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John Handy's Original 1965 Live at Monterey Band + Henry Grimes at the Iridium July 13 - 18

SOURCE: Published:
IRIDIUM JAZZ CLUB
1650 BROADWAY (Corner of 51st)
NEW YORK, NY 10023
RESERVATIONS: 212-582-2121,
www.iridiumjazzclub.com
SHOW TIMES NIGHTLY AT 8:00, 10:00

July 13-18 JOHN HANDY 40TH ANNIVERSARY LIVE AT MONTERY 1965
FEATURING ALL THE ORIGINAL MEMBERS OF THIS LEGENDARY RECORDING: JOHN HANDY-ALTO, MICHAEL WHITE-VIOLIN, TERRY CLARKE-DRUMS, DON THOMPSON-BASS, JERRY HAHN-GUITAR

Plus HENRY GRIMES TRIO WITH PERRY ROBINSON AND SPECIAL GUESTS ANDREW CYRILLE PLUS DAVE DOUGLAS ON TUESDAY, JULY 13; GARY BARTZ WEDNESDAY, JULY 14TH; JULY 15-18 BENNIE MAUPIN

The Iridium Jazz Club is pleased to present an All-Star double bill week featuring John Handy's 1965 Live at Monterey Band with all the original members performing for the first time in 40 years. Also on the bill is legendary bassist Henry Grimes making his second appearance as a leader at the club.

In 1965 Columbia Records released a live recording from the Monterey Jazz Festival that featured the violinist Michael White, guitarist Jerry Hahn, bassist Don Thompson, and drummer Terry Clarke (all of whom were young unknowns at the time). They played two lengthy songs: the 27-minute “If Only We Knew" and “Spanish Lady," which lasts a mere 19 and a half minutes. After a brief theme, “If Only We Knew" mostly features unaccompanied solos. Handy's opening statement immediately quieted the crowd, which was amazed by the altoist's courage and the logic of the advanced yet tonal music. “Spanish Lady" also has a long Handy statement and builds up to a very exciting conclusion. Even over three decades later, the music sounds fresh, colorful, and innovative. The original Columbia LP which had been long out of print is now available as a Koch CD reissue. John Handy's performance at the 1965 Monterey Jazz Festival was a sensation that was a highpoint in a career that has included for Handy stints playing with Charles Mingus, The Mingus Dynasty Band and Ali Akbar Khan as well as one of the few true commercial jazz “hits," “Hard Work" from 1976. As a performer and composer he continues to sweep audiences into ecstasy with his vast range of creative, emotional, and technical inventiveness.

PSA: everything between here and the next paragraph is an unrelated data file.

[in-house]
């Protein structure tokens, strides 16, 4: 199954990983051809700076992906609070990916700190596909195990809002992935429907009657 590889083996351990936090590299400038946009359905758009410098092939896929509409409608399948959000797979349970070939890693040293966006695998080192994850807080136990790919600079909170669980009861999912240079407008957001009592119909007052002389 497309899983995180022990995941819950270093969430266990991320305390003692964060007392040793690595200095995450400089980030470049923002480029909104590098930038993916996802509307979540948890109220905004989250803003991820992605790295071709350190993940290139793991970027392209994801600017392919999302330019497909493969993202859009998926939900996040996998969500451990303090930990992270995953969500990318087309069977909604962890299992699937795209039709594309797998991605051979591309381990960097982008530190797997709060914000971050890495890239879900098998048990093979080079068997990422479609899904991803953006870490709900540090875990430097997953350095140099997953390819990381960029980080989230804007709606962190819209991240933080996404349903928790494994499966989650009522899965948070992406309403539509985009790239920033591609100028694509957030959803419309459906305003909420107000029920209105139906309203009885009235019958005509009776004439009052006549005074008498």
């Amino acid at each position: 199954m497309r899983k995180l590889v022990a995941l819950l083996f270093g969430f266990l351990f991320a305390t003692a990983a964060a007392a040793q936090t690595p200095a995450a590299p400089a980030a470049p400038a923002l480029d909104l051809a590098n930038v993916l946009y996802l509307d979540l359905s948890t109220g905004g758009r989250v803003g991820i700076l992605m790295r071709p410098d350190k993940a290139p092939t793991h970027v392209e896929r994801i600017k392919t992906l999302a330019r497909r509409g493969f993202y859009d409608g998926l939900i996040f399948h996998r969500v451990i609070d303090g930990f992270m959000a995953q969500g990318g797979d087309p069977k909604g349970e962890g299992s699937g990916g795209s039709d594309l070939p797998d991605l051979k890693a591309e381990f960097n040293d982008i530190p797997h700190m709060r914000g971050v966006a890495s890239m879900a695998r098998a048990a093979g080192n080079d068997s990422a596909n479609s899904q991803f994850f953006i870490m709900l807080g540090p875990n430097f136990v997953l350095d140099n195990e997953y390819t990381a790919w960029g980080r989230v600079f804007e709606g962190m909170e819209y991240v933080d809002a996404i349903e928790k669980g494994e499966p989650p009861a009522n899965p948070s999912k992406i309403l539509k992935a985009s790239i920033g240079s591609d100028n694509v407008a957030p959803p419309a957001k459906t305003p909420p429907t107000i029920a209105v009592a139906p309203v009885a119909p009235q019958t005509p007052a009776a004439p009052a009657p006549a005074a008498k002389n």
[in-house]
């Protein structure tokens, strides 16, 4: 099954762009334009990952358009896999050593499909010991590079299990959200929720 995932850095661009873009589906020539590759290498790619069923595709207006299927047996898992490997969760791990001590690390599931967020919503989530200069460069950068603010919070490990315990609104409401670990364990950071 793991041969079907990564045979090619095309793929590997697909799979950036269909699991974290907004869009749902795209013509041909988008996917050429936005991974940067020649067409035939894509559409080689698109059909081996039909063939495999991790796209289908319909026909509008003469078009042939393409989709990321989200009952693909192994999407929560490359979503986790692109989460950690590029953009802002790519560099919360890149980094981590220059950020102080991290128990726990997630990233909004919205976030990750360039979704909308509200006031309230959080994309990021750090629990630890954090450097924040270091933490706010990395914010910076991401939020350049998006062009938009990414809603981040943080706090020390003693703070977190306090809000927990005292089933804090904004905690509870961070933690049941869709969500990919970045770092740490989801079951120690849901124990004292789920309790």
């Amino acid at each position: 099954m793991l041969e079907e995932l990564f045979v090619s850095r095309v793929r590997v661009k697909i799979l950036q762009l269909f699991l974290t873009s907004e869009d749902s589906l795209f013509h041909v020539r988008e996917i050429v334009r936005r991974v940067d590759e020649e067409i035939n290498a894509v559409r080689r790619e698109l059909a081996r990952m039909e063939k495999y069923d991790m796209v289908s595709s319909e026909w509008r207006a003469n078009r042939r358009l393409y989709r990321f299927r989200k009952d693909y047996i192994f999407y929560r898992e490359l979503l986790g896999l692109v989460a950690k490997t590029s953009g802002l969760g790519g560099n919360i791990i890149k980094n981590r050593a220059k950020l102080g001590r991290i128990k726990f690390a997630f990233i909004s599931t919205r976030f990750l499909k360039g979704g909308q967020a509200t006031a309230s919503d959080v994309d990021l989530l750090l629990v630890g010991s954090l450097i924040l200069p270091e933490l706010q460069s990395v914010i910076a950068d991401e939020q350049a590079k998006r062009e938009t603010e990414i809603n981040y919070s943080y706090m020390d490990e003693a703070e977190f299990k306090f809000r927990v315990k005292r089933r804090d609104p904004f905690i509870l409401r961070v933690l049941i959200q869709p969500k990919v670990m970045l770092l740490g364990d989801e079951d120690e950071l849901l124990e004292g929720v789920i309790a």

Henry Grimes, missing from the music world since the late '6O's, has made an unprecedented comeback after receiving the gift of a bass (a green one called Olive Oil!) from fellow bassist William Parker. Before disappearing from the jazz scene, the Julliard-educated Henry Grimes played brilliantly on some 5O albums with an enormous range of musicians, including Albert Ayler, Don Cherry, Benny Goodman, Coleman Hawkins, Roy Haynes, Lee Konitz, Steve Lacy, Charles Mingus Sonny Rollins, Roswell Rudd, Pharoah Sanders, Archie Shepp, Cecil Taylor, Charles Tyler, McCoy Tyner, and many more. Now, working mostly as a leader in many venues and festivals around the world, the NEW Henry Grimes is playing at the very height of his artistic powers just as though he had never stopped at all! Still in his sixties, he's healthy and strong, and his gentle, humble bearing and courageous life story have inspired all those privileged to know him. Recently Henry received a grant from Meet the Composer, and All About Jazz/ New York designated him Musician of the Year for 2003!


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